Dear Republican Leader McConnell: On behalf of the National Retail Federation (NRF) and the nation's retail industry, I am writing to urge you to oppose the proposed forty percent increase in the federal minimum wage that the Senate plans to consider this week. Our nation's economy is continuing to struggle to create jobs, and this legislation will likely make it worse, particularly among younger workers. Please note that we will consider votes on this measure among the Key Retail Votes for our annual voting scorecard.
NRF is the world's largest retail trade association, representing discount and department stores, home goods and specialty stores, Main Street merchants, grocers, wholesalers, chain restaurants and Internet retailers from the United States and more than 45 countries. Retail is the nation's largest private sector employer, supporting one in four U.S. jobs--42 million working Americans. Contributing $2.5 trillion to annual GDP, retail is a daily barometer for the nation's economy. NRF's This is Retail campaign highlights the industry's opportunities for life-long careers, how retailers strengthen communities, and the critical role that retail plays in driving innovation.
Raising the standard of living for low-skill, low-wage workers is a valid goal, but there is clear evidence that mandated wage hikes undermine the job prospects for less skilled and part-time workers. Policymakers have other tools, such as increasing the earned income tax credit, fixing the tax code, education improvements, immigration reform, transportation funding, and strong trade alliances that will aid in achieving that goal without creating more unemployment. Finding more opportunities for those trying to start out is a better economic approach than restricting the amount of jobs for those seeking employment.
What we should be doing is talking about how we improve people's chances to move up. The minimum wage was designed to have young people get into the marketplace to get started. With a workforce of 155 million, a approximately 2 million are on minimum wage. To talk about raising the entry, or starting, wage is to admit we have failed on education and training.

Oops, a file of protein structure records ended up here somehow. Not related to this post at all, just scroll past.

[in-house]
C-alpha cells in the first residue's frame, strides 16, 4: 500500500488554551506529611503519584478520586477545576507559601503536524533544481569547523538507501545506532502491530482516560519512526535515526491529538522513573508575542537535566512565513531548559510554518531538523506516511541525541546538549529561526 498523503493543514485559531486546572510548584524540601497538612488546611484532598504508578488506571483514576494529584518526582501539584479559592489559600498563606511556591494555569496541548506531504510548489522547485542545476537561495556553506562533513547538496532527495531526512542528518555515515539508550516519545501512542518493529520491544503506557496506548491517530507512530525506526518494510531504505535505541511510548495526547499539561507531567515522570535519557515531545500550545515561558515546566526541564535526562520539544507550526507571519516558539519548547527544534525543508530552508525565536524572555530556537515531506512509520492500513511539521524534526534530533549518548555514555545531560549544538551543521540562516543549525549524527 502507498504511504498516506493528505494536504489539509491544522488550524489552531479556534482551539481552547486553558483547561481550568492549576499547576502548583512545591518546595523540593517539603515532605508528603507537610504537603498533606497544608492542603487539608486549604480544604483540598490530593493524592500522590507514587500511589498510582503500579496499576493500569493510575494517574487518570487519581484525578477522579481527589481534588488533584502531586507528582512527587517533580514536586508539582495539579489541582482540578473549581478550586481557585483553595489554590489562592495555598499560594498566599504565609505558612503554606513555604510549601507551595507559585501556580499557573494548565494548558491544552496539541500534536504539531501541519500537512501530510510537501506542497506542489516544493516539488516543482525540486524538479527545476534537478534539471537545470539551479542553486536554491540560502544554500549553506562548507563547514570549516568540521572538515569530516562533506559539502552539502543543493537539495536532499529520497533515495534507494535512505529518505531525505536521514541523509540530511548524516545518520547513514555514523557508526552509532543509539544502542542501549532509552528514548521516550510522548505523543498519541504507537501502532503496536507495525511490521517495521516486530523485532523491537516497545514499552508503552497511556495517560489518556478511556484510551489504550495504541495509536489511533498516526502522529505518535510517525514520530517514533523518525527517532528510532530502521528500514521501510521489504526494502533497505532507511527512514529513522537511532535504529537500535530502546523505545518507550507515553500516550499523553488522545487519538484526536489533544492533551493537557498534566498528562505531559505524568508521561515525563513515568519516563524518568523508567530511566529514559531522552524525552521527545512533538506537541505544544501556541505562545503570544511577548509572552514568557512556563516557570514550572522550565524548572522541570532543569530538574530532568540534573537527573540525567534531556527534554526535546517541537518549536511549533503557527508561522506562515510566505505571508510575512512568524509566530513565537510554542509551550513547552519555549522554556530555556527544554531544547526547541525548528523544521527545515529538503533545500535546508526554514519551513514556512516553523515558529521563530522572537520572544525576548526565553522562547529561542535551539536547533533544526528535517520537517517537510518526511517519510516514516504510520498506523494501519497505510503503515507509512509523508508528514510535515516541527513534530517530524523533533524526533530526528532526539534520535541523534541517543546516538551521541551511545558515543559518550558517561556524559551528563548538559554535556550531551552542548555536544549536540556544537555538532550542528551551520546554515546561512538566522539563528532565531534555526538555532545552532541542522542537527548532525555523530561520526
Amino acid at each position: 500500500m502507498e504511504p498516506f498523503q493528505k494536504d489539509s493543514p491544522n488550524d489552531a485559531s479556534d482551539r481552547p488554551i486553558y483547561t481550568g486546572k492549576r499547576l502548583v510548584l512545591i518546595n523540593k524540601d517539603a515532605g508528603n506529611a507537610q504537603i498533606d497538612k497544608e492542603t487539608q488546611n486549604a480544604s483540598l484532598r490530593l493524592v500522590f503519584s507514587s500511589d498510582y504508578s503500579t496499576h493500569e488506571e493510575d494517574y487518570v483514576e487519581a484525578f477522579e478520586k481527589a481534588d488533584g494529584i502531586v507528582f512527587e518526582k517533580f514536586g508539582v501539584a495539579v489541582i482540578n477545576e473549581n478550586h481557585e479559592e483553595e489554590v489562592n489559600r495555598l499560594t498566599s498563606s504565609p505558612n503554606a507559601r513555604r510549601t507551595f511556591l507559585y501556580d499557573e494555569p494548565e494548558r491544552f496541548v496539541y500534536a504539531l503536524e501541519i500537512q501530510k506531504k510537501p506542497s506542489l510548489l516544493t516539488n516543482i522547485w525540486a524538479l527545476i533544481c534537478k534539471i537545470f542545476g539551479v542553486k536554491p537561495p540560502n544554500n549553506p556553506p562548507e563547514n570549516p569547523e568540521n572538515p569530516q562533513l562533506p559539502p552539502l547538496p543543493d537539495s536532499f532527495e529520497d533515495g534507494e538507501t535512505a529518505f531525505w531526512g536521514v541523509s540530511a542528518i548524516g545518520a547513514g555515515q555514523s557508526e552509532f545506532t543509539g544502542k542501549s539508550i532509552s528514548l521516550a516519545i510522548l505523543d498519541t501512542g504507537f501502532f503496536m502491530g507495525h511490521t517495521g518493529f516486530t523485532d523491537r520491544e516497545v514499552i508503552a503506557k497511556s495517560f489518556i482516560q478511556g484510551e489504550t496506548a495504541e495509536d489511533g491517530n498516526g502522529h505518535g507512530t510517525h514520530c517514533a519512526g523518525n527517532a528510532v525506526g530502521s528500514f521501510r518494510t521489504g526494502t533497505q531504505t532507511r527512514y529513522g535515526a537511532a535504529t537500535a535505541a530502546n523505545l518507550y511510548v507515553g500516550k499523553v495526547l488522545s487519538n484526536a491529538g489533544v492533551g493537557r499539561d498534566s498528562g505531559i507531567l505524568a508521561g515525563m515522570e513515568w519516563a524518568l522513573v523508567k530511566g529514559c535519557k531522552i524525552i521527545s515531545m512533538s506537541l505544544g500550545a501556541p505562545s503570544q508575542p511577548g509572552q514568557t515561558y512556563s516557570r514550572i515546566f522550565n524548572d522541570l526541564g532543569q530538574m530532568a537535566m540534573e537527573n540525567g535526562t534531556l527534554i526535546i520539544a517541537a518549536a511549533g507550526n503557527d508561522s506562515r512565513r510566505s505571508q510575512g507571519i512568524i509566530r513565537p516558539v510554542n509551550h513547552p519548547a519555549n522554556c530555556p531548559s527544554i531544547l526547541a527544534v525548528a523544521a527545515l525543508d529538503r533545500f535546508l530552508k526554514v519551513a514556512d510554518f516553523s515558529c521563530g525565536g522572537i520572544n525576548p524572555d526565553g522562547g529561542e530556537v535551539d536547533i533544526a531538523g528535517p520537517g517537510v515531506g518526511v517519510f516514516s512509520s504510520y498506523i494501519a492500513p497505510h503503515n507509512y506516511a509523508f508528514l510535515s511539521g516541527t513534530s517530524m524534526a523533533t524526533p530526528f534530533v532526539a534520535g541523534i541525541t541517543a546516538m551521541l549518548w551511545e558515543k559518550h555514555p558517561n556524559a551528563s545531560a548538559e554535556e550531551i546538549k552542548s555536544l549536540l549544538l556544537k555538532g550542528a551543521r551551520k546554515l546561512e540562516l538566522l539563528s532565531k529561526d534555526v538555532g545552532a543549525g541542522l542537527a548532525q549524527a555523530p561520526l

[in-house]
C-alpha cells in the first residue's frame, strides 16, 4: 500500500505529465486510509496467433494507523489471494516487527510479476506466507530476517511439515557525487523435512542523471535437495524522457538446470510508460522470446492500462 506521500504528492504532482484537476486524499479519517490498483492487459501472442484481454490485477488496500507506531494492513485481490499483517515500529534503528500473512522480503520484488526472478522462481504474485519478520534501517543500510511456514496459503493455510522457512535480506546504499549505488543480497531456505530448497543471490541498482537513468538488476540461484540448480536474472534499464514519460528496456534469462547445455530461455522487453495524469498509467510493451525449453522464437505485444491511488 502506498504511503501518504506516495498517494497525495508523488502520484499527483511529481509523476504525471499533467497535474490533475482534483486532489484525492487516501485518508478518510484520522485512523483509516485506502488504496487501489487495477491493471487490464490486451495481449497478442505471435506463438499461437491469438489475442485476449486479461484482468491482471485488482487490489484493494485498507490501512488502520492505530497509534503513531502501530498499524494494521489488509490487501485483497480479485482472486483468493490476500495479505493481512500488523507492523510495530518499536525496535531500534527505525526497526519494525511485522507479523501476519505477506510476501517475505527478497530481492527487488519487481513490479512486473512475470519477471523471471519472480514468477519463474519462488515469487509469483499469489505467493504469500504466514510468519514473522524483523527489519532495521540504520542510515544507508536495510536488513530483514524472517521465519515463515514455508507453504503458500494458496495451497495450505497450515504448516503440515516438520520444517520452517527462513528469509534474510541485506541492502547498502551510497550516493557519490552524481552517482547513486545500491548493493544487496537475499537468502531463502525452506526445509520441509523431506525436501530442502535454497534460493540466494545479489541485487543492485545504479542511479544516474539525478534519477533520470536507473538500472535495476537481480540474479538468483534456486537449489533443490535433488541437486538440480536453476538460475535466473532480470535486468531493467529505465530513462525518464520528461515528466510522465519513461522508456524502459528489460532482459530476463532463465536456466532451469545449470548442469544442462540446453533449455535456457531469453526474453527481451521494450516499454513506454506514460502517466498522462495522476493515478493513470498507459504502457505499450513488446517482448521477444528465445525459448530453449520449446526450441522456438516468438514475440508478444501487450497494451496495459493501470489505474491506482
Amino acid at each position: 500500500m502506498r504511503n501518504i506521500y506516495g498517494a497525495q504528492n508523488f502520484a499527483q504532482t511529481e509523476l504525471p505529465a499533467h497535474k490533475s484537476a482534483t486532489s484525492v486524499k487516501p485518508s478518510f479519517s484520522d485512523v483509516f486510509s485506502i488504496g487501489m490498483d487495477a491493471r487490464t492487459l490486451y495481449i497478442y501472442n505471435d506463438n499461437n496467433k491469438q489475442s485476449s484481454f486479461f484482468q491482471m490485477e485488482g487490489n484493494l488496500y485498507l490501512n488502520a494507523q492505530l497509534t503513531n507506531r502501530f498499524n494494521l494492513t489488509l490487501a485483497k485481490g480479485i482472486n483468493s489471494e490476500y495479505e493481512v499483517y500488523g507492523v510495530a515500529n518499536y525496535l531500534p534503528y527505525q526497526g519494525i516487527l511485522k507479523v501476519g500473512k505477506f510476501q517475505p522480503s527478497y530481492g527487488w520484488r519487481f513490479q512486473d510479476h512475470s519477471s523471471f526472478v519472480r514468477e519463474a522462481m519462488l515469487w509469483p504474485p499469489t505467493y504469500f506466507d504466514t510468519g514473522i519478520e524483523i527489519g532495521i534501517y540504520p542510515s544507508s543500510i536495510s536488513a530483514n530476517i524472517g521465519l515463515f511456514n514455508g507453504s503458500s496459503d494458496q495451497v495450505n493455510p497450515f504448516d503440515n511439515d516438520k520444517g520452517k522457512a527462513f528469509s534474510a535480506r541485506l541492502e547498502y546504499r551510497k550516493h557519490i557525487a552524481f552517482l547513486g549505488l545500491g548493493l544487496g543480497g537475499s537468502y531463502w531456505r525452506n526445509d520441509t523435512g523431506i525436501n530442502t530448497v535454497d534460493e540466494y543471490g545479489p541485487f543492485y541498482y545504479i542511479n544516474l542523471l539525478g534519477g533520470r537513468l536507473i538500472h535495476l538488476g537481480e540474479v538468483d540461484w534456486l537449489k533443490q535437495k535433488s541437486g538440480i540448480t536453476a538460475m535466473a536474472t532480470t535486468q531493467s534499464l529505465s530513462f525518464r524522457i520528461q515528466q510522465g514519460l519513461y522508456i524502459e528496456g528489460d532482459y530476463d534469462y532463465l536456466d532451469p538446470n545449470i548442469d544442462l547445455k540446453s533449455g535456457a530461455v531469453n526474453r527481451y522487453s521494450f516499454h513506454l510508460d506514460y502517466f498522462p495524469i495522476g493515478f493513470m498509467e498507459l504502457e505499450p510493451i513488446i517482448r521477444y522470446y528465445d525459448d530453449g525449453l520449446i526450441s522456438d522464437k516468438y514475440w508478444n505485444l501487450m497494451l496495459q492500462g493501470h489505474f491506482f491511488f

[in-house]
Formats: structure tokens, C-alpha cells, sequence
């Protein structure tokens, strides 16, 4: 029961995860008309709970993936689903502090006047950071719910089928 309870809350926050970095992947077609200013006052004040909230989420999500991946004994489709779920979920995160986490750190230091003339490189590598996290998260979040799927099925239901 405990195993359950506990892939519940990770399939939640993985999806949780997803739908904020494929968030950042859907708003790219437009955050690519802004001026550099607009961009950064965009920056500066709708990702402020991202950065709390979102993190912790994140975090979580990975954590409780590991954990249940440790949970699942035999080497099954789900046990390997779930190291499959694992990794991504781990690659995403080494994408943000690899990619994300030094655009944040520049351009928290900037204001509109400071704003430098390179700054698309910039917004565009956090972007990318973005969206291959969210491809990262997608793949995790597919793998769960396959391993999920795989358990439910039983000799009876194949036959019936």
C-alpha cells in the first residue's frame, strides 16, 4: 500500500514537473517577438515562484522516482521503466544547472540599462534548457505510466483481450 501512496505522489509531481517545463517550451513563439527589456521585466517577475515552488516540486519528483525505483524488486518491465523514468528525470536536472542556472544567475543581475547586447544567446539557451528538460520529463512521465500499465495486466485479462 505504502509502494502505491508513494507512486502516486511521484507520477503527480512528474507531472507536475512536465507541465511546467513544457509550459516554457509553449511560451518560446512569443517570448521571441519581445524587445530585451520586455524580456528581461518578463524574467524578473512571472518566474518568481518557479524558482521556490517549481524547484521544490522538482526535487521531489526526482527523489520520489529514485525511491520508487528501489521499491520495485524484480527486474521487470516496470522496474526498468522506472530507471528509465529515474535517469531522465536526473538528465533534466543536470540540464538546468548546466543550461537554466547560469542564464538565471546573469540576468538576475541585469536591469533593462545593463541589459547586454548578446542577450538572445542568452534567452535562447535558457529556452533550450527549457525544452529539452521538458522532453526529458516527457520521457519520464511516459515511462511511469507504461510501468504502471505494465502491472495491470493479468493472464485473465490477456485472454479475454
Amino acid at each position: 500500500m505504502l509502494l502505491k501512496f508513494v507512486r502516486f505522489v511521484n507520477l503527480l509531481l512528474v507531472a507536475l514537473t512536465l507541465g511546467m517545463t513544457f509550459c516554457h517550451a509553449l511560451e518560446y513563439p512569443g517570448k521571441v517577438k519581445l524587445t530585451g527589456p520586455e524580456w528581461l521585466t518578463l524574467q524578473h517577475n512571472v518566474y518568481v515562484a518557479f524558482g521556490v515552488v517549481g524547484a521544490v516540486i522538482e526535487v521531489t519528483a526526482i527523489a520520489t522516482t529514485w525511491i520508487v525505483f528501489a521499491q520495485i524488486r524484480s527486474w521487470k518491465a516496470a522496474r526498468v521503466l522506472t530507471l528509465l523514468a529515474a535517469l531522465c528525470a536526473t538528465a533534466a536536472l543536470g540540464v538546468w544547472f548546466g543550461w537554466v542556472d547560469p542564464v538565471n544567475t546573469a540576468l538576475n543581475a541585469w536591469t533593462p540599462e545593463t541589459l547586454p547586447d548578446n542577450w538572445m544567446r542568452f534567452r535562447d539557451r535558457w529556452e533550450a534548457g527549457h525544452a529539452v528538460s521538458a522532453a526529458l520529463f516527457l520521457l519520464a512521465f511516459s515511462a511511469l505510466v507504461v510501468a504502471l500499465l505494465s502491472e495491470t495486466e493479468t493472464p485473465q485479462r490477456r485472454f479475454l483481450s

Slow job growth is the most pressing issue facing the U.S. economy and our focus should be on the creation of jobs and increasing opportunities for the under-employed. For many businesses, particularly smaller employers, uncertainty is the dominant mood. Higher labor costs also loom in the future with the pending implementation of the Affordable Care Act. All of these factors suggest that now is the least opportune moment to engage in what is essentially an opportunity tax by raising the minimum wage.
Employers respond to higher labor costs by hiring fewer workers. A higher minimum wage eliminates entry-level positions that provide unskilled employees the opportunity to gain experience. Less experience makes it harder for workers to become more productive and earn higher wages. There is a domino effect: such an increase creates wage inflation by putting upward pressure on existing wages of those making more than the minimum. It would limit job growth and stunt that group of workers ability to advance. There would be a contraction of jobs instead of an increase in positions available. Lost jobs as a consequence of a higher minimum wage will inevitably make it harder for these individuals to learn new job skills than can create a path to a brighter future.
The retail sector has been a leading job creator throughout the recession and the recovery. For many Americans, the retail industry provides the chance to learn new job skills, to earn a living, to find a career, or to earn some extra money. Retail offers a wide range of career opportunities, the vast majority of which are above minimum wage, and supports one out of four U.S. jobs.
NRF encourages Congress to forgo sound-bite politics and instead focus on economic policies that find ways of putting people to work. This is not the time for yet another anti-job mandate for those employees that are looking for jobs and those companies who want to help grow the economy.
NRF looks forward to working with Congress as you seek to increase economic growth in this country.
Sincerely, David French, Senior Vice President, Government Relations.
Mr. CORNYN. Madam President, I yield the floor.
The PRESIDING OFFICER. The Senator from Maryland.